A transcript of the call in which President Trump asks Ukrainian President Zelensky for “a favour” It was a smug move by a confident reformer. On 23rd September Ukrainian President Volodymyr Zelensky signed a bill enabling the impeachment of the head of state, hitherto impossible under Ukrainian law, as part of his reform package. The following day US House Speaker Nancy Pelosi announced impeachment proceedings against President Trump. Zelensky and Trump were suddenly mirror images of governance—one good, one ill.
The revelations about Zelensky’s telephone call with Trump may yet be the US president’s undoing. As the transcript reveals, Trump pushed Zelensky to initiate investigations into the son of a putative electoral rival. The subtext was that failure to comply would result in the withholding of US$390m of vital military aid.
Zelensky didn’t come out of the call well either. The transcript showed him cringingly eager to please. “I had an opportunity to learn from you,” gushed the Ukrainian to Trump, “we used quite a few of your skills and knowledge.” But so far Zelensky—a man as unlikely a president as Trump himself—has not been badly damaged.
This time last year Zelensky was the lead actor in Servant of the People, a political comedy, playing Vasyl Holoborodko, a humble teacher who is so sickened by his country’s corruption that he makes an impromptu rant to a colleague in an empty classroom, but is filmed on the sly by a pupil—the resulting clip gets a rapturous reception on the internet. He runs for office and is catapulted to the presidency by a landslide.
Servant of the People became one of Ukraine’s most-watched television series—it also sparked a political flame inside Zelensky himself. He engineered a lightning three-month campaign waged almost entirely on social media, and captured the presidency in April with 73 per cent of the vote—more even than Holoborodko.
It is hard to know whether fact or fiction was more improbable, but the face of the incumbent Petro Poroshenko during the televised presidential debate said it all: shock and disbelief that a TV funnyman from an entertainment show hoped to lead a country at war. But the majority of Ukrainians, some of the world’s least optimistic voters, felt that Zelensky was a gamble for change worth making.
Zelensky was everything that his competitors were not—easygoing, funny, fresh. For 15 years this bumptious comic, and leading man in numerous romantic comedies, was as popular in Russia as in Ukraine. Commanding high fees for his stage and screen appearances, he was probably a millionaire by 30. To boot, he was a capable businessman who has run his own production company for over a dozen years.Nato Secretary General Jens Stoltenberg with Zelensky in October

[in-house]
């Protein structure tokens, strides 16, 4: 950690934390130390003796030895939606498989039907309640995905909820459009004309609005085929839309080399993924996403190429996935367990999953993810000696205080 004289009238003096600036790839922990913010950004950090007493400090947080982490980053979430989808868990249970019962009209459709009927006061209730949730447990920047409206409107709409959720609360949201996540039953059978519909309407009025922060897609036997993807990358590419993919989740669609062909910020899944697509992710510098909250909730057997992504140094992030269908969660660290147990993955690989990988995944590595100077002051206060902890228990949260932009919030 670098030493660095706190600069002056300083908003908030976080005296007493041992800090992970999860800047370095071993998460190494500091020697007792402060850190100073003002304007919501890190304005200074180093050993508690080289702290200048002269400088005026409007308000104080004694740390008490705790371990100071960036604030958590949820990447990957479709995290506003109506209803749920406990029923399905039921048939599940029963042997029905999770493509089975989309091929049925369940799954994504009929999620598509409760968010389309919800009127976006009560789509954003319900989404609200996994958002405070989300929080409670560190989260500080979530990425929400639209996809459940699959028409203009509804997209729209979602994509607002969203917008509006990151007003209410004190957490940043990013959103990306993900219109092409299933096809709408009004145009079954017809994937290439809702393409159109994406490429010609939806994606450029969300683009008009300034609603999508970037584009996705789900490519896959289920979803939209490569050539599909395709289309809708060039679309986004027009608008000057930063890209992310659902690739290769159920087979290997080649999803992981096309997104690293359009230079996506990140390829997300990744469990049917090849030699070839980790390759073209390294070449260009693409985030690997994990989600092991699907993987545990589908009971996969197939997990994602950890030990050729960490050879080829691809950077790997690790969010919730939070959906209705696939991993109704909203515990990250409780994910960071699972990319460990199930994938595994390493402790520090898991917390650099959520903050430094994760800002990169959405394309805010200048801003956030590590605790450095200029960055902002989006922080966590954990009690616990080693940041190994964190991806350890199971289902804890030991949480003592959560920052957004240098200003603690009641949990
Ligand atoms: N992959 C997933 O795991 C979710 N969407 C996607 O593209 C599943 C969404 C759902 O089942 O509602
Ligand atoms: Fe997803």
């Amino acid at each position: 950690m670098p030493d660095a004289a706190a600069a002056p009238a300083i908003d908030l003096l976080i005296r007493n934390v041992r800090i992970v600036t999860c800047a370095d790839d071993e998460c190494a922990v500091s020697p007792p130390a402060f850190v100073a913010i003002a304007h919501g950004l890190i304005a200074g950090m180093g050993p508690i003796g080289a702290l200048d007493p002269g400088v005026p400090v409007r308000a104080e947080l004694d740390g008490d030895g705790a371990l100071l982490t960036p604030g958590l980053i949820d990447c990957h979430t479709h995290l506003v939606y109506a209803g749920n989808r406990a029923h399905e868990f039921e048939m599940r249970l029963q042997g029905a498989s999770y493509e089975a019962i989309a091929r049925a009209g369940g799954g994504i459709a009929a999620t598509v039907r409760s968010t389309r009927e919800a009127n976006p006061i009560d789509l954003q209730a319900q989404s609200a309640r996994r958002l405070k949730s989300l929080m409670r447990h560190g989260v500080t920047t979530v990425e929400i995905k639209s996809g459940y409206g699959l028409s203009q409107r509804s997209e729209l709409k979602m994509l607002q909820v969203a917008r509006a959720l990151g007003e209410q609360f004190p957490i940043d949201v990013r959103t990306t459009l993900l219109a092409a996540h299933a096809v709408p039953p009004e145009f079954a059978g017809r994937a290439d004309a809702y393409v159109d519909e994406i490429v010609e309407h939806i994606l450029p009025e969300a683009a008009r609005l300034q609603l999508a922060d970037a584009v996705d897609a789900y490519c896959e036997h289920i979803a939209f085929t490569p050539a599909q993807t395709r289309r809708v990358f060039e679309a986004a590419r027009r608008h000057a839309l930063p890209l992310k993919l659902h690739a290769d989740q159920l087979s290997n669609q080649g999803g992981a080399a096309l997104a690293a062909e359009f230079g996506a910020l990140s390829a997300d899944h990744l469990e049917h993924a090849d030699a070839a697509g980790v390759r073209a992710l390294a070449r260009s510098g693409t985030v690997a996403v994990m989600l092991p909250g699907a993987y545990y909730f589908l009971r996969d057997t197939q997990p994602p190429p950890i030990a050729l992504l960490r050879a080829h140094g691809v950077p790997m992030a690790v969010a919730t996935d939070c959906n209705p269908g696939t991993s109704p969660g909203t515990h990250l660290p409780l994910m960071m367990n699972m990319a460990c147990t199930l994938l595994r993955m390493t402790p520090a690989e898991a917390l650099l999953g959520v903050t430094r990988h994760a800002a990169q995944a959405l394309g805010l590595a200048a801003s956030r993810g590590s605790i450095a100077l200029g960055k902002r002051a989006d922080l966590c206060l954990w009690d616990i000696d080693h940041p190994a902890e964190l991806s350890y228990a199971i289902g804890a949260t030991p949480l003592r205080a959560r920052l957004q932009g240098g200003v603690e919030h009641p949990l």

Zelensky’s campaign was astonishingly lean. There were no foreign spin doctors, smear campaigns, attempts to buy votes or meddle with the electoral system, all notable features of previous Ukrainian electoral campaigns. Zelensky’s secret was the internet. He worked with a small team operating in secrecy, bombarding YouTube and Facebook with daily content. Appearing in casual dress, often in jeans and a hoodie, with a selfie stick, Zelensky spoke directly to the people in his deep breathy voice, too husky for such a youthful elfin face, combining sharp insights, folksy musings and messages of often staggering banality.
Most importantly, Zelensky was not a politician. He was an outsider committed to rooting out entrenched interests, namechecking those Trumpian tags to “drain the swamp,” “destroy the deep state.”
But there, the parallels with Trump run out. Zelensky is no populist. He is an EU- and Nato-supporting centrist who speaks continually of unity not division. He does not curry favour with one Ukrainian constituency over another, as his opponent Poroshenko did. There is no hard-done-by majoritarian base Zelensky seeks to please, and the corruption he rails against is all too real. His instinct is to unite, not to tub thump, and he has made a serious bid to break the deadlock in Ukraine’s war with Russian-backed rebels. Whether he succeeds is another question. But in a few short months Zelensky has already removed lawmakers’ immunity from prosecution, a long-cherished refuge for oligarchs entering politics for the wrong reasons.
As much as the phone transcript paints him to be out of his depth, Zelensky is on an important course. While Trump appears interested in re-election by any possible means, Zelensky’s ambition is to turn Ukraine into a normal European country.
The bigger question is whether he can make good on his anti-corruption promises, which keep the west, especially the IMF, sympathetic to Ukraine’s cause. But with Russia poised to return to the negotiating table, a distracted Washington is bad news. Whoever wins the White House next year, Zelensky needs all the US clout he can get in the diplomatic minefield ahead of him.